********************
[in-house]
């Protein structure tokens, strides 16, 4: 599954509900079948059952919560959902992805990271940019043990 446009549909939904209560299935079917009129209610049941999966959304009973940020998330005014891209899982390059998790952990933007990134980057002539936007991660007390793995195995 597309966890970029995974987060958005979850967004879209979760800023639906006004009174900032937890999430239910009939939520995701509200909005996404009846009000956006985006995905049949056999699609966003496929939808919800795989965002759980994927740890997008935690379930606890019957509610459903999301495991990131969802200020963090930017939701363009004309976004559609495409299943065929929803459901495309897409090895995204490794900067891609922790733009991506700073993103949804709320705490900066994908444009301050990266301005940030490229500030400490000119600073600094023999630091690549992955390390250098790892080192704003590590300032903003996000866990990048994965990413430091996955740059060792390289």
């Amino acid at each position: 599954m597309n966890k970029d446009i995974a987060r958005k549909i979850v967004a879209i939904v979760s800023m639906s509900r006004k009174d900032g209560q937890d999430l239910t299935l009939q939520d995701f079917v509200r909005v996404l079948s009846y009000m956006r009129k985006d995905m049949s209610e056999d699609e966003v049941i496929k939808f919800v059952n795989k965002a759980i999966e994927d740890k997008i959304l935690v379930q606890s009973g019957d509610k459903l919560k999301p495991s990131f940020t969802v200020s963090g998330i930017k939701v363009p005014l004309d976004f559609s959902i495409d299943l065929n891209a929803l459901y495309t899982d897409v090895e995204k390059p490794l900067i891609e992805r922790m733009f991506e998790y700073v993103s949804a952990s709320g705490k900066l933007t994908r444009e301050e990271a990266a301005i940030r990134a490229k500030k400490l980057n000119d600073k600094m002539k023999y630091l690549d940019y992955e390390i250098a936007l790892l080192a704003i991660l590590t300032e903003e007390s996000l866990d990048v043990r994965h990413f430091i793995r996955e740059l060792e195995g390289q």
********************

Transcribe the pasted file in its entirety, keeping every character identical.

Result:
[in-house]
């Protein structure tokens, strides 16, 4: 599954509900079948059952919560959902992805990271940019043990 446009549909939904209560299935079917009129209610049941999966959304009973940020998330005014891209899982390059998790952990933007990134980057002539936007991660007390793995195995 597309966890970029995974987060958005979850967004879209979760800023639906006004009174900032937890999430239910009939939520995701509200909005996404009846009000956006985006995905049949056999699609966003496929939808919800795989965002759980994927740890997008935690379930606890019957509610459903999301495991990131969802200020963090930017939701363009004309976004559609495409299943065929929803459901495309897409090895995204490794900067891609922790733009991506700073993103949804709320705490900066994908444009301050990266301005940030490229500030400490000119600073600094023999630091690549992955390390250098790892080192704003590590300032903003996000866990990048994965990413430091996955740059060792390289």
């Amino acid at each position: 599954m597309n966890k970029d446009i995974a987060r958005k549909i979850v967004a879209i939904v979760s800023m639906s509900r006004k009174d900032g209560q937890d999430l239910t299935l009939q939520d995701f079917v509200r909005v996404l079948s009846y009000m956006r009129k985006d995905m049949s209610e056999d699609e966003v049941i496929k939808f919800v059952n795989k965002a759980i999966e994927d740890k997008i959304l935690v379930q606890s009973g019957d509610k459903l919560k999301p495991s990131f940020t969802v200020s963090g998330i930017k939701v363009p005014l004309d976004f559609s959902i495409d299943l065929n891209a929803l459901y495309t899982d897409v090895e995204k390059p490794l900067i891609e992805r922790m733009f991506e998790y700073v993103s949804a952990s709320g705490k900066l933007t994908r444009e301050e990271a990266a301005i940030r990134a490229k500030k400490l980057n000119d600073k600094m002539k023999y630091l690549d940019y992955e390390i250098a936007l790892l080192a704003i991660l590590t300032e903003e007390s996000l866990d990048v043990r994965h990413f430091i793995r996955e740059l060792e195995g390289q």